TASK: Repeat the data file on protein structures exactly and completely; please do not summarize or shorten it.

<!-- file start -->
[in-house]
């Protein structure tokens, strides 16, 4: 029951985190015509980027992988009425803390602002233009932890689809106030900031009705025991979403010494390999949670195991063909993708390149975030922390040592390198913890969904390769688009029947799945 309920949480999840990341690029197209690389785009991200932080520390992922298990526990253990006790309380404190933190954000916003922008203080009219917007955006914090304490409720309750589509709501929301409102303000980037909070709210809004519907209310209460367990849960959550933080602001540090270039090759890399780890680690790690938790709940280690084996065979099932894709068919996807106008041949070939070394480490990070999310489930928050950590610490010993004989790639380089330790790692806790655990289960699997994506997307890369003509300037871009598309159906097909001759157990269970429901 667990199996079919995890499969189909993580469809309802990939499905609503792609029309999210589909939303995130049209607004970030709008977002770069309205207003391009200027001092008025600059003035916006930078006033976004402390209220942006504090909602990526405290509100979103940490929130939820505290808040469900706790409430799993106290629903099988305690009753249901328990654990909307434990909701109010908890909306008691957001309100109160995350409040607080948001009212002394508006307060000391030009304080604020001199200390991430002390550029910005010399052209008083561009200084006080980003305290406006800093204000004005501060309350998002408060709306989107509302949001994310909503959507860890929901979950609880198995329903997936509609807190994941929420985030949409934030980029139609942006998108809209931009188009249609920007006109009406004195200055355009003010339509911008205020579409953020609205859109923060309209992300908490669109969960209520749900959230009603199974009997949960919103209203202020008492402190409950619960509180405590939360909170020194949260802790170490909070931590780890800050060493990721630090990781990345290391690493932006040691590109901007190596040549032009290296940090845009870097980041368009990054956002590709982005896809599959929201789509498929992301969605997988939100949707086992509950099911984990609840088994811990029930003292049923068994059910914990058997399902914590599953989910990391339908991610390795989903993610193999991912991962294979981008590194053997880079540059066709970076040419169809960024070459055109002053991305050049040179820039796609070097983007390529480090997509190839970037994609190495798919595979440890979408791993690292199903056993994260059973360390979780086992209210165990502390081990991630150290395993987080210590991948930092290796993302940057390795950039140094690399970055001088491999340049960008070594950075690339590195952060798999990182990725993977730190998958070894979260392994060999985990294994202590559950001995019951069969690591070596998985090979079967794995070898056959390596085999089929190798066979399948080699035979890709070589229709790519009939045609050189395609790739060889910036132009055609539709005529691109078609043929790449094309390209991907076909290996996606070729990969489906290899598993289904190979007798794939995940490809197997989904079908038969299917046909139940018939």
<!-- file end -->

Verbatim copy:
[in-house]
């Protein structure tokens, strides 16, 4: 029951985190015509980027992988009425803390602002233009932890689809106030900031009705025991979403010494390999949670195991063909993708390149975030922390040592390198913890969904390769688009029947799945 309920949480999840990341690029197209690389785009991200932080520390992922298990526990253990006790309380404190933190954000916003922008203080009219917007955006914090304490409720309750589509709501929301409102303000980037909070709210809004519907209310209460367990849960959550933080602001540090270039090759890399780890680690790690938790709940280690084996065979099932894709068919996807106008041949070939070394480490990070999310489930928050950590610490010993004989790639380089330790790692806790655990289960699997994506997307890369003509300037871009598309159906097909001759157990269970429901 667990199996079919995890499969189909993580469809309802990939499905609503792609029309999210589909939303995130049209607004970030709008977002770069309205207003391009200027001092008025600059003035916006930078006033976004402390209220942006504090909602990526405290509100979103940490929130939820505290808040469900706790409430799993106290629903099988305690009753249901328990654990909307434990909701109010908890909306008691957001309100109160995350409040607080948001009212002394508006307060000391030009304080604020001199200390991430002390550029910005010399052209008083561009200084006080980003305290406006800093204000004005501060309350998002408060709306989107509302949001994310909503959507860890929901979950609880198995329903997936509609807190994941929420985030949409934030980029139609942006998108809209931009188009249609920007006109009406004195200055355009003010339509911008205020579409953020609205859109923060309209992300908490669109969960209520749900959230009603199974009997949960919103209203202020008492402190409950619960509180405590939360909170020194949260802790170490909070931590780890800050060493990721630090990781990345290391690493932006040691590109901007190596040549032009290296940090845009870097980041368009990054956002590709982005896809599959929201789509498929992301969605997988939100949707086992509950099911984990609840088994811990029930003292049923068994059910914990058997399902914590599953989910990391339908991610390795989903993610193999991912991962294979981008590194053997880079540059066709970076040419169809960024070459055109002053991305050049040179820039796609070097983007390529480090997509190839970037994609190495798919595979440890979408791993690292199903056993994260059973360390979780086992209210165990502390081990991630150290395993987080210590991948930092290796993302940057390795950039140094690399970055001088491999340049960008070594950075690339590195952060798999990182990725993977730190998958070894979260392994060999985990294994202590559950001995019951069969690591070596998985090979079967794995070898056959390596085999089929190798066979399948080699035979890709070589229709790519009939045609050189395609790739060889910036132009055609539709005529691109078609043929790449094309390209991907076909290996996606070729990969489906290899598993289904190979007798794939995940490809197997989904079908038969299917046909139940018939």